Genome-wide fitness calculations enabled by CirSeq, combined with structural information, can provide high-definition, bias-free insights into structure-function relationships, potentially revealing novel functions for viral proteins and RNA structures, as well as nuanced insights into a viral genome’s phenotypic space. Such analyses have the power to reveal protein residues or domains that directly correspond to viral functional plasticity and may significantly inform our structural and mechanistic understanding of host–pathogen interactions.

For more information on the T-BioInfo platform

view site

bioinfo-platrform

Partnering Companies

partner-2

Raul Andino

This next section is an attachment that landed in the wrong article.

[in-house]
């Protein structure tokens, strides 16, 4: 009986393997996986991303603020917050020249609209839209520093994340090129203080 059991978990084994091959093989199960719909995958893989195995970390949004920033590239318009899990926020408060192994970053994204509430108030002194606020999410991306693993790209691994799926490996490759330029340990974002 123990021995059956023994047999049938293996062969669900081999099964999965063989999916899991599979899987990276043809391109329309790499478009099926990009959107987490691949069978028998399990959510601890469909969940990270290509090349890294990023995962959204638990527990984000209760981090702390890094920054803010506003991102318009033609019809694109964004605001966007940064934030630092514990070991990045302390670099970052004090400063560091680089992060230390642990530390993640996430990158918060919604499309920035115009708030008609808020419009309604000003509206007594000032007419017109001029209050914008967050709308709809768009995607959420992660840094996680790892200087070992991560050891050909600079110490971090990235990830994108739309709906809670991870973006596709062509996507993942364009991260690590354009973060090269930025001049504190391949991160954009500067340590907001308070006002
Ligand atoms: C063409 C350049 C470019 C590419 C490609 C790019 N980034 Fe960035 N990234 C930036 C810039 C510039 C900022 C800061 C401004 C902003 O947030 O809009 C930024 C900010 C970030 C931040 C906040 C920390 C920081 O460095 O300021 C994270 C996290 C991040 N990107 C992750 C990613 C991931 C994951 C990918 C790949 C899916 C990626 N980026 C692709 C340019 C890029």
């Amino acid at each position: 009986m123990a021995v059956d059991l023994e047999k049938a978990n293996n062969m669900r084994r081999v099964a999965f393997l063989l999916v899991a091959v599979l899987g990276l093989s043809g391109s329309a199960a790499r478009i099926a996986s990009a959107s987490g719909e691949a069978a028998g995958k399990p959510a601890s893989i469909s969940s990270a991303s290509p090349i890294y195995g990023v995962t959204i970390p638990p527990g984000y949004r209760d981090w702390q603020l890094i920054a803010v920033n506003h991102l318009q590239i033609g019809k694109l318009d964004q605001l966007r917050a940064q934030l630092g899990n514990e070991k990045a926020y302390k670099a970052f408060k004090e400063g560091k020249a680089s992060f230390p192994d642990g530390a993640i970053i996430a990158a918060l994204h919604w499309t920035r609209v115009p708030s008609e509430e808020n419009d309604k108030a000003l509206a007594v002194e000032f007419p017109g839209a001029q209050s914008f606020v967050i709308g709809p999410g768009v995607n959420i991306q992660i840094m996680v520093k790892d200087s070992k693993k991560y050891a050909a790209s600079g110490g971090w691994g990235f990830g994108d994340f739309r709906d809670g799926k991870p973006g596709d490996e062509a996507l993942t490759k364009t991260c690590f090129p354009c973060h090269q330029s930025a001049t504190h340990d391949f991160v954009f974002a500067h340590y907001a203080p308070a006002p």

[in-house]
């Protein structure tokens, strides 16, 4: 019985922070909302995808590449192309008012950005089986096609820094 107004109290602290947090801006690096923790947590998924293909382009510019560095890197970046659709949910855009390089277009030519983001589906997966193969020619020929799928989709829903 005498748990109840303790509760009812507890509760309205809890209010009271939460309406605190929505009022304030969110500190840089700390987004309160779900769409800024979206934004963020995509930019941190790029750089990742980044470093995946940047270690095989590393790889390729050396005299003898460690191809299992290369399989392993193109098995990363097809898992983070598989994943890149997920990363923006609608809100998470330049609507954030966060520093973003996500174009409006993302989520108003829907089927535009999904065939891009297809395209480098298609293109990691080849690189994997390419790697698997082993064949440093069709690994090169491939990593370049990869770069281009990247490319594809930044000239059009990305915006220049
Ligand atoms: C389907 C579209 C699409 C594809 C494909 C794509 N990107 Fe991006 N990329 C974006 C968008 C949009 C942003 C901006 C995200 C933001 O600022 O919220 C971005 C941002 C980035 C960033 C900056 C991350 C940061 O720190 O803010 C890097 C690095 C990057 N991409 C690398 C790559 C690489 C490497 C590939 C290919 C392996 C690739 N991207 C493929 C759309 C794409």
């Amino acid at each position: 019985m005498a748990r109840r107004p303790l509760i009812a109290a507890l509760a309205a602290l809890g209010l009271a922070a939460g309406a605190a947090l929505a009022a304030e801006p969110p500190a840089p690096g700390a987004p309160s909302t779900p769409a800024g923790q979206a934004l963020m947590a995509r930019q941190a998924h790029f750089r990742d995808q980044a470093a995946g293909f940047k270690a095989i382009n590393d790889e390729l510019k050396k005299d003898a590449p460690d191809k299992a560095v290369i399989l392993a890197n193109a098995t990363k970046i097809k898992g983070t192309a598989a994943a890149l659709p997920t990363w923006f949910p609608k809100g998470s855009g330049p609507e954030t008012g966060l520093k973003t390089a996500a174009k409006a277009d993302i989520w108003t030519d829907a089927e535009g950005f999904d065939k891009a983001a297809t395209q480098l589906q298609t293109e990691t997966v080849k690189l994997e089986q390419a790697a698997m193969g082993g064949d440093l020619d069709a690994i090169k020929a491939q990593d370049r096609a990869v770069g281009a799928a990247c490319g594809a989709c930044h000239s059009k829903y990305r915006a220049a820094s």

Raul Andino, Ph.D., is professor of microbiology and immunology at the University of California, San Francisco, where he specializes in RNA viruses, with a focus on molecular biology, immunology, and evolutionary biology. His research includes mechanisms of replication, antiviral RNAi, and adaptation. He has served on several national advisory panels and is currently chair of the NIAID Systems Biology Program (SysBio) Steering Committee. (October 31, 2019)

partner-1

Leonid Brodsky

Dr. Leonid Brodsky has been leading bioinformatics research, computational biology and systems biology modeling for over 30 years. Currently, he is the director of Tauber Bioinformatics Research Center at the University of Haifa. His expertise and methods contributed to numerous scientific publications. Many of the data analysis, mathematical modeling and machine learning methods are a part of the T-BioInfo bioinformatics platform.

Participating institutions